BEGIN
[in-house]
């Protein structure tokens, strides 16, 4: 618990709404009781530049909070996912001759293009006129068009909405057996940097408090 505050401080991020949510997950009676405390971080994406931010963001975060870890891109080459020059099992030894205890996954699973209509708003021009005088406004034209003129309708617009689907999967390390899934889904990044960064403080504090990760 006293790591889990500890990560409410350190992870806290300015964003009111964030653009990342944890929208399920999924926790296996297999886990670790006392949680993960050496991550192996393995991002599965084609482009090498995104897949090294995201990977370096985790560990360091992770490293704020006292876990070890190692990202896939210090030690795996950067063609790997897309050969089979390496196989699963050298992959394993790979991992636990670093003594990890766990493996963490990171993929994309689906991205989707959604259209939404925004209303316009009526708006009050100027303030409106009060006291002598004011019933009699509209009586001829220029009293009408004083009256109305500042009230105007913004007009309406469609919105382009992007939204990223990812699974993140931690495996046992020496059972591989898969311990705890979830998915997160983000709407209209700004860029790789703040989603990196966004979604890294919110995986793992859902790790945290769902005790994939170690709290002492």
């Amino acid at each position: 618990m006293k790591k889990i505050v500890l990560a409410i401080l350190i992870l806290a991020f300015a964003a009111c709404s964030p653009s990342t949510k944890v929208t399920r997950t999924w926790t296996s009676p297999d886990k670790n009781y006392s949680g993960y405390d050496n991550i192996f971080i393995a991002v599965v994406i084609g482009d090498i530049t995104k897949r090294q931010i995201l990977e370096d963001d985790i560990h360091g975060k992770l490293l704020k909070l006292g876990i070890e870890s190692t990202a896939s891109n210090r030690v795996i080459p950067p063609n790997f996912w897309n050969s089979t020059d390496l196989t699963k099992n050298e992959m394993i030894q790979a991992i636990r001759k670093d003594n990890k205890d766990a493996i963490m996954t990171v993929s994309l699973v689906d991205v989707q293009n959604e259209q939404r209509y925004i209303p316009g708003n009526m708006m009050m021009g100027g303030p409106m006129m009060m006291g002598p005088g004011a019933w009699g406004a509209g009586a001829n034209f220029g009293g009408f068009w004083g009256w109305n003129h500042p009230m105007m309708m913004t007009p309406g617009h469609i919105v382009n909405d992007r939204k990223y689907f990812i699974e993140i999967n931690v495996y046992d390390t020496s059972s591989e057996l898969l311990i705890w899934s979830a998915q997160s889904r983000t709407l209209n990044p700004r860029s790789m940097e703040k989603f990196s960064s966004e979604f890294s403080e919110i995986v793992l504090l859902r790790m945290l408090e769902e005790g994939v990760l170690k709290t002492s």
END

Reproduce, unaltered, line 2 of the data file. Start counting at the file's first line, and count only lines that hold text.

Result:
């Protein structure tokens, strides 16, 4: 618990709404009781530049909070996912001759293009006129068009909405057996940097408090 505050401080991020949510997950009676405390971080994406931010963001975060870890891109080459020059099992030894205890996954699973209509708003021009005088406004034209003129309708617009689907999967390390899934889904990044960064403080504090990760 006293790591889990500890990560409410350190992870806290300015964003009111964030653009990342944890929208399920999924926790296996297999886990670790006392949680993960050496991550192996393995991002599965084609482009090498995104897949090294995201990977370096985790560990360091992770490293704020006292876990070890190692990202896939210090030690795996950067063609790997897309050969089979390496196989699963050298992959394993790979991992636990670093003594990890766990493996963490990171993929994309689906991205989707959604259209939404925004209303316009009526708006009050100027303030409106009060006291002598004011019933009699509209009586001829220029009293009408004083009256109305500042009230105007913004007009309406469609919105382009992007939204990223990812699974993140931690495996046992020496059972591989898969311990705890979830998915997160983000709407209209700004860029790789703040989603990196966004979604890294919110995986793992859902790790945290769902005790994939170690709290002492």